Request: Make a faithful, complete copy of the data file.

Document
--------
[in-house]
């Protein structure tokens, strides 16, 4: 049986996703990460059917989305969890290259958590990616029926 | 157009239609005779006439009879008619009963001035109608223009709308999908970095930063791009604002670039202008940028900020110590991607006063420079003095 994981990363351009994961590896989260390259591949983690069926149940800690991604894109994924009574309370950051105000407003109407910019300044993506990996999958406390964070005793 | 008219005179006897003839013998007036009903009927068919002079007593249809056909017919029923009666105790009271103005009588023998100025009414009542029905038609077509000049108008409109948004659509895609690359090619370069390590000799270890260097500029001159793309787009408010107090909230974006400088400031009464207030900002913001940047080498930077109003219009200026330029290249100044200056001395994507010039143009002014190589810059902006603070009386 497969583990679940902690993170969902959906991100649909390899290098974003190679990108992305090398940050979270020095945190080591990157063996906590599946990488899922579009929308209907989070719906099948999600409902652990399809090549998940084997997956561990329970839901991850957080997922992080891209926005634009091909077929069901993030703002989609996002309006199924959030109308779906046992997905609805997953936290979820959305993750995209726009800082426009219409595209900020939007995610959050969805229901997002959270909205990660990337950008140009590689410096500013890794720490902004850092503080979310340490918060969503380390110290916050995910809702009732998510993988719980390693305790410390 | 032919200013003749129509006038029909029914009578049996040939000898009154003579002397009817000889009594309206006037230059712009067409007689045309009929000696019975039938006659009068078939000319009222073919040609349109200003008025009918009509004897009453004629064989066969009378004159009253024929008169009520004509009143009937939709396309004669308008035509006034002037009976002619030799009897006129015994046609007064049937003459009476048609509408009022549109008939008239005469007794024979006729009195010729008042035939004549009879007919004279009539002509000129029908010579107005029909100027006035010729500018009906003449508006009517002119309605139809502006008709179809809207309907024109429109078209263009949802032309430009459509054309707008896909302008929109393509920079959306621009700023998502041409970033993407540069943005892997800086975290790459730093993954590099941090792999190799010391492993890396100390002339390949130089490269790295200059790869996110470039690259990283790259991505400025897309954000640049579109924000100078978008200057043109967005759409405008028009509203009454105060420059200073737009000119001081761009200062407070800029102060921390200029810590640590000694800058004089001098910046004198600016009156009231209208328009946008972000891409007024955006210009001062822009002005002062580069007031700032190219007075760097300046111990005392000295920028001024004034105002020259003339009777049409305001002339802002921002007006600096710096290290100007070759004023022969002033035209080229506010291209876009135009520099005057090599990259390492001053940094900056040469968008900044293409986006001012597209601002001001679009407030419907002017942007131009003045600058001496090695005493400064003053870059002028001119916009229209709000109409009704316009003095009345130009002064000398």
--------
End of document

[in-house]
């Protein structure tokens, strides 16, 4: 049986996703990460059917989305969890290259958590990616029926 | 157009239609005779006439009879008619009963001035109608223009709308999908970095930063791009604002670039202008940028900020110590991607006063420079003095 994981990363351009994961590896989260390259591949983690069926149940800690991604894109994924009574309370950051105000407003109407910019300044993506990996999958406390964070005793 | 008219005179006897003839013998007036009903009927068919002079007593249809056909017919029923009666105790009271103005009588023998100025009414009542029905038609077509000049108008409109948004659509895609690359090619370069390590000799270890260097500029001159793309787009408010107090909230974006400088400031009464207030900002913001940047080498930077109003219009200026330029290249100044200056001395994507010039143009002014190589810059902006603070009386 497969583990679940902690993170969902959906991100649909390899290098974003190679990108992305090398940050979270020095945190080591990157063996906590599946990488899922579009929308209907989070719906099948999600409902652990399809090549998940084997997956561990329970839901991850957080997922992080891209926005634009091909077929069901993030703002989609996002309006199924959030109308779906046992997905609805997953936290979820959305993750995209726009800082426009219409595209900020939007995610959050969805229901997002959270909205990660990337950008140009590689410096500013890794720490902004850092503080979310340490918060969503380390110290916050995910809702009732998510993988719980390693305790410390 | 032919200013003749129509006038029909029914009578049996040939000898009154003579002397009817000889009594309206006037230059712009067409007689045309009929000696019975039938006659009068078939000319009222073919040609349109200003008025009918009509004897009453004629064989066969009378004159009253024929008169009520004509009143009937939709396309004669308008035509006034002037009976002619030799009897006129015994046609007064049937003459009476048609509408009022549109008939008239005469007794024979006729009195010729008042035939004549009879007919004279009539002509000129029908010579107005029909100027006035010729500018009906003449508006009517002119309605139809502006008709179809809207309907024109429109078209263009949802032309430009459509054309707008896909302008929109393509920079959306621009700023998502041409970033993407540069943005892997800086975290790459730093993954590099941090792999190799010391492993890396100390002339390949130089490269790295200059790869996110470039690259990283790259991505400025897309954000640049579109924000100078978008200057043109967005759409405008028009509203009454105060420059200073737009000119001081761009200062407070800029102060921390200029810590640590000694800058004089001098910046004198600016009156009231209208328009946008972000891409007024955006210009001062822009002005002062580069007031700032190219007075760097300046111990005392000295920028001024004034105002020259003339009777049409305001002339802002921002007006600096710096290290100007070759004023022969002033035209080229506010291209876009135009520099005057090599990259390492001053940094900056040469968008900044293409986006001012597209601002001001679009407030419907002017942007131009003045600058001496090695005493400064003053870059002028001119916009229209709000109409009704316009003095009345130009002064000398």